Friday, August 12, 2011

On the Rebound

There is hope.  Even after the Great Tomato Debacle.  
We got hit by late blight.  But, because we had planted our tomatoes so early, we had time to plant another crop.  I started about a dozen Black Plum Paste tomatoes in the greenhouse and transplanted them into the garden several weeks ago along with three volunteer compost pile tomatoes. 

Mystery Compost Pile Tomatoes

The very first fruits had an ugly case of blossom end rot, but I think I've nipped that in the bud.  I applied some epsom salts to treat the end rot, and I've been spraying them with copper to protect them from the blight.  So far, so good.  No blight and no more rot.

Black Plum Paste Tomatoes

Fortunately, approximately 90% of all the green tomatoes I salvaged from the blighted plants have matured beautifully.  I ate the last one yesterday.  However, the blight really messed up my canning plans.  I was going to make salsa and a few other things that require both tomatoes and peppers.  Well, when my peppers began to ripen in large numbers, I had no tomatoes to accompany them.  Major bummer.  Whatever, I guess I'm over it.

Just for the hell of it, I planted some super-late tomatoes.  I started some Wisconsin 55 and Red Brandywines a few weeks ago and transplanted them this week.  I don't know that they'll have enough time to mature, but there's no harm in trying.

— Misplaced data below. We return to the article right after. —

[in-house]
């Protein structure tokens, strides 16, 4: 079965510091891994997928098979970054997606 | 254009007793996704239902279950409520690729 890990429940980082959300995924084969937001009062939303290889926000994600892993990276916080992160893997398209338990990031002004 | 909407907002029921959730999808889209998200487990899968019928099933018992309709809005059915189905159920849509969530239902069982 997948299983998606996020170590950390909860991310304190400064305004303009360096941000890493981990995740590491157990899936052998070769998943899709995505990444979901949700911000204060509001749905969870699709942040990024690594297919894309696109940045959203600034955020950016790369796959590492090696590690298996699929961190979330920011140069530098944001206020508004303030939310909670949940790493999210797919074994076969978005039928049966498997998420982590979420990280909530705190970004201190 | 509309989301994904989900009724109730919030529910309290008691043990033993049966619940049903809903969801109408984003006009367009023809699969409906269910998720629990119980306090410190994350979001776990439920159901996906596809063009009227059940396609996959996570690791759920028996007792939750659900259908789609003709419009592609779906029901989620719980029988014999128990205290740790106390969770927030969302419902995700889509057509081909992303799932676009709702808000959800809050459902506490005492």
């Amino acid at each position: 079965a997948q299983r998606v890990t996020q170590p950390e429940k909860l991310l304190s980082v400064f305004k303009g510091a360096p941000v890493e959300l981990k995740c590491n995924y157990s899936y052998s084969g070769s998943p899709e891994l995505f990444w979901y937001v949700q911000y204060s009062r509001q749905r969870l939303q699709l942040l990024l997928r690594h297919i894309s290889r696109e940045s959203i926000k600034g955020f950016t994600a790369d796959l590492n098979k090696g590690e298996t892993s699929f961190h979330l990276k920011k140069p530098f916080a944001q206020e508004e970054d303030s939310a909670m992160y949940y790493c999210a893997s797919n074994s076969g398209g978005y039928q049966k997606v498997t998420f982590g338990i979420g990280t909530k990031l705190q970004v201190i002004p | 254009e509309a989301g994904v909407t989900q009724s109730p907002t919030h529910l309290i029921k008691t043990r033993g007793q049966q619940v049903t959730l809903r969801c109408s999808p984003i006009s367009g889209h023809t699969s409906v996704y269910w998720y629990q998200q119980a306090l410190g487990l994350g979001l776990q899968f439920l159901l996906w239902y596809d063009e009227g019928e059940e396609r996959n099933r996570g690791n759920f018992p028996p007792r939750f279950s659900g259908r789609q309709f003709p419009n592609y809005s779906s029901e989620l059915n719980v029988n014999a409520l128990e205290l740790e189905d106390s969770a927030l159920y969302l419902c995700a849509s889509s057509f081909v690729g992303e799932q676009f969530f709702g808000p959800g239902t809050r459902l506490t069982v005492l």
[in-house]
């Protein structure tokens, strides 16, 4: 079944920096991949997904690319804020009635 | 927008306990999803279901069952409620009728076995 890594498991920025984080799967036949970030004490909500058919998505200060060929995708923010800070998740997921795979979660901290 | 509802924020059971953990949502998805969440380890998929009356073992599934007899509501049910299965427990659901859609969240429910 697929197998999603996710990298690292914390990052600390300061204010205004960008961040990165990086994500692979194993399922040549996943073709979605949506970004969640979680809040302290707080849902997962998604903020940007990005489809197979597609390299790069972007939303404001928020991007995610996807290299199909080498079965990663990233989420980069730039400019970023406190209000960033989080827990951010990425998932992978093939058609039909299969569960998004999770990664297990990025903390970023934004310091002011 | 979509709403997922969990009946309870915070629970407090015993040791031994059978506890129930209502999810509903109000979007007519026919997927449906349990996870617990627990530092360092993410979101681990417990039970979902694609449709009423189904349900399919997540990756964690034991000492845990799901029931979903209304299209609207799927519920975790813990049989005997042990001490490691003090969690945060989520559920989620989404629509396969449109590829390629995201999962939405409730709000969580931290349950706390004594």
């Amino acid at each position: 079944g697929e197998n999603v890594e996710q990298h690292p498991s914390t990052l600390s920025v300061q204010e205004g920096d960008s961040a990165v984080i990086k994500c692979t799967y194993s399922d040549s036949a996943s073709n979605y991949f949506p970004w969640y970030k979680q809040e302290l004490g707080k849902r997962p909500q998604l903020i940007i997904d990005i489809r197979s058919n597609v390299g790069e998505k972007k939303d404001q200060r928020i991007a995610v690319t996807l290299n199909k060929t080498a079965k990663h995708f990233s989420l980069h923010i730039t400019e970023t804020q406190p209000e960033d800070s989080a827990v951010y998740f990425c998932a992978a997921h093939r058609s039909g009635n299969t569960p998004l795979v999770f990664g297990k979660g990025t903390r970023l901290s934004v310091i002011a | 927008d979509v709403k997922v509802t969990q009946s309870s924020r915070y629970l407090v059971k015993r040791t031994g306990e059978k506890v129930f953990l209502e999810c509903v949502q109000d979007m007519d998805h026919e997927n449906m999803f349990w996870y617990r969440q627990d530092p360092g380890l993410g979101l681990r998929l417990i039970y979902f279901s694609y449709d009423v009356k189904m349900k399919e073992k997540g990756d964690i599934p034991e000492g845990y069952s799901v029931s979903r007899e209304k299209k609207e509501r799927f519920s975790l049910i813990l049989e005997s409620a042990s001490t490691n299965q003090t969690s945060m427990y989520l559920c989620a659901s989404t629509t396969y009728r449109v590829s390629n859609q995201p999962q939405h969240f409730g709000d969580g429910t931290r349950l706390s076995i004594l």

I just realized that I've been growing tomatoes for the last six months already.  I think I started the first plants in February, and it's been nonstop since.  Can we take it into October?  Wild.  I didn't realize that I'd be playing tomato nursemaid nine months out of the year.

Wednesday, August 10, 2011

RIP, My Little Precious

I didn't want to write this post.  
Last Friday morning, when I went to say good morning to the ladies, I was confronted by a tragic sight.  One of our Preciouses was lying dead in the corner.  No blood, no mess of feathers.  Just slightly contorted and extremely dead.

But, even more tragically, it was not just any Precious that I found dead.  It was the Precious that I had nursed  for weeks through a broken wing.  It was the Precious that I had gently bandaged and that I fed special treats as she rested safely in our little chicken infirmary. 

Precious in the infirmary

This Precious was the runt.  She was not only smaller, but she was also way less developed than the other Australorps.  After a few weeks in the infirmary, she seemed much improved.  She even began using her broken wing again, flying out of the coop in the morning.  But she never made what seemed to be a full recovery.  Although she had never lost her appetite after her injury and during recovery, and the others never kept her away from meals or treats afterwards, Precious continued to struggle.  She never made it back up on the roost and spent her nights huddled up in the corner.  Poor thing.